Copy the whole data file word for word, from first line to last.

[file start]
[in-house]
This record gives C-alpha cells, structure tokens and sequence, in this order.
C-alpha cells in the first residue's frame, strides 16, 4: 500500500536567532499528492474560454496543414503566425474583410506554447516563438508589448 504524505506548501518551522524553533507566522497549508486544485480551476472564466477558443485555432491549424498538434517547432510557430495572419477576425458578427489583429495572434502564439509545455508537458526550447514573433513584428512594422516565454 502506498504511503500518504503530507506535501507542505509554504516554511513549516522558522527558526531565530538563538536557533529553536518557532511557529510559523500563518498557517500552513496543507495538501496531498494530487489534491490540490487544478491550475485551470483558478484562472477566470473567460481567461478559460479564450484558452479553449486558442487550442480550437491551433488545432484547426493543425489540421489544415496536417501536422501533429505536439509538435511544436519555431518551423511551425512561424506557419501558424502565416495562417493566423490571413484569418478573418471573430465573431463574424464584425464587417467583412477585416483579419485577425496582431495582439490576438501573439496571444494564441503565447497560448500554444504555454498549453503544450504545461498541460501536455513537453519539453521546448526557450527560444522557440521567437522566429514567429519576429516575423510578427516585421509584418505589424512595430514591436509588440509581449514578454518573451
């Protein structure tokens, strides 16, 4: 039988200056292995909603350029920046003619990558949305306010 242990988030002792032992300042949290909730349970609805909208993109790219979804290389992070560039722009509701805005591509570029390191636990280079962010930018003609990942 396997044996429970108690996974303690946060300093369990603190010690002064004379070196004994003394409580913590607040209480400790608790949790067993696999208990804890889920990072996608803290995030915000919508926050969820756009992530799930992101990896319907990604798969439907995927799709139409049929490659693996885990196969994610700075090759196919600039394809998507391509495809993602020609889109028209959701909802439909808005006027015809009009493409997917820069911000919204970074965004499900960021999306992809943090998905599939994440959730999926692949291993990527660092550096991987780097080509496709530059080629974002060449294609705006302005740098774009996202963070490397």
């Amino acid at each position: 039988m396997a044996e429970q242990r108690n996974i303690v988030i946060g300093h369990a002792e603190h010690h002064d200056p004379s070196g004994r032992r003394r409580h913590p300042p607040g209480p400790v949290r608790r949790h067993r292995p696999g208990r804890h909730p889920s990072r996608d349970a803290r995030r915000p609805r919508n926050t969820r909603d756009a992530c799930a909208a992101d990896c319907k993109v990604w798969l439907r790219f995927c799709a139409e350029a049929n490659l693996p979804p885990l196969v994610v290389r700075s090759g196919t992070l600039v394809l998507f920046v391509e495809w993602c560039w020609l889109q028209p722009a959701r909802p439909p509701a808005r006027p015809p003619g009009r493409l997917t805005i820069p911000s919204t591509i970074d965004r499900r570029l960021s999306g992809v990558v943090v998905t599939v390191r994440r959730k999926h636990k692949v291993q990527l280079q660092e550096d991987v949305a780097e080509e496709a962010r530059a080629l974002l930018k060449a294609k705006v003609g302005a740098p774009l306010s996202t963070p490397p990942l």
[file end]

[in-house]
This record gives C-alpha cells, structure tokens and sequence, in this order.
C-alpha cells in the first residue's frame, strides 16, 4: 500500500536567532499528492474560454496543414503566425474583410506554447516563438508589448 504524505506548501518551522524553533507566522497549508486544485480551476472564466477558443485555432491549424498538434517547432510557430495572419477576425458578427489583429495572434502564439509545455508537458526550447514573433513584428512594422516565454 502506498504511503500518504503530507506535501507542505509554504516554511513549516522558522527558526531565530538563538536557533529553536518557532511557529510559523500563518498557517500552513496543507495538501496531498494530487489534491490540490487544478491550475485551470483558478484562472477566470473567460481567461478559460479564450484558452479553449486558442487550442480550437491551433488545432484547426493543425489540421489544415496536417501536422501533429505536439509538435511544436519555431518551423511551425512561424506557419501558424502565416495562417493566423490571413484569418478573418471573430465573431463574424464584425464587417467583412477585416483579419485577425496582431495582439490576438501573439496571444494564441503565447497560448500554444504555454498549453503544450504545461498541460501536455513537453519539453521546448526557450527560444522557440521567437522566429514567429519576429516575423510578427516585421509584418505589424512595430514591436509588440509581449514578454518573451
């Protein structure tokens, strides 16, 4: 039988200056292995909603350029920046003619990558949305306010 242990988030002792032992300042949290909730349970609805909208993109790219979804290389992070560039722009509701805005591509570029390191636990280079962010930018003609990942 396997044996429970108690996974303690946060300093369990603190010690002064004379070196004994003394409580913590607040209480400790608790949790067993696999208990804890889920990072996608803290995030915000919508926050969820756009992530799930992101990896319907990604798969439907995927799709139409049929490659693996885990196969994610700075090759196919600039394809998507391509495809993602020609889109028209959701909802439909808005006027015809009009493409997917820069911000919204970074965004499900960021999306992809943090998905599939994440959730999926692949291993990527660092550096991987780097080509496709530059080629974002060449294609705006302005740098774009996202963070490397």
């Amino acid at each position: 039988m396997a044996e429970q242990r108690n996974i303690v988030i946060g300093h369990a002792e603190h010690h002064d200056p004379s070196g004994r032992r003394r409580h913590p300042p607040g209480p400790v949290r608790r949790h067993r292995p696999g208990r804890h909730p889920s990072r996608d349970a803290r995030r915000p609805r919508n926050t969820r909603d756009a992530c799930a909208a992101d990896c319907k993109v990604w798969l439907r790219f995927c799709a139409e350029a049929n490659l693996p979804p885990l196969v994610v290389r700075s090759g196919t992070l600039v394809l998507f920046v391509e495809w993602c560039w020609l889109q028209p722009a959701r909802p439909p509701a808005r006027p015809p003619g009009r493409l997917t805005i820069p911000s919204t591509i970074d965004r499900r570029l960021s999306g992809v990558v943090v998905t599939v390191r994440r959730k999926h636990k692949v291993q990527l280079q660092e550096d991987v949305a780097e080509e496709a962010r530059a080629l974002l930018k060449a294609k705006v003609g302005a740098p774009l306010s996202t963070p490397p990942l």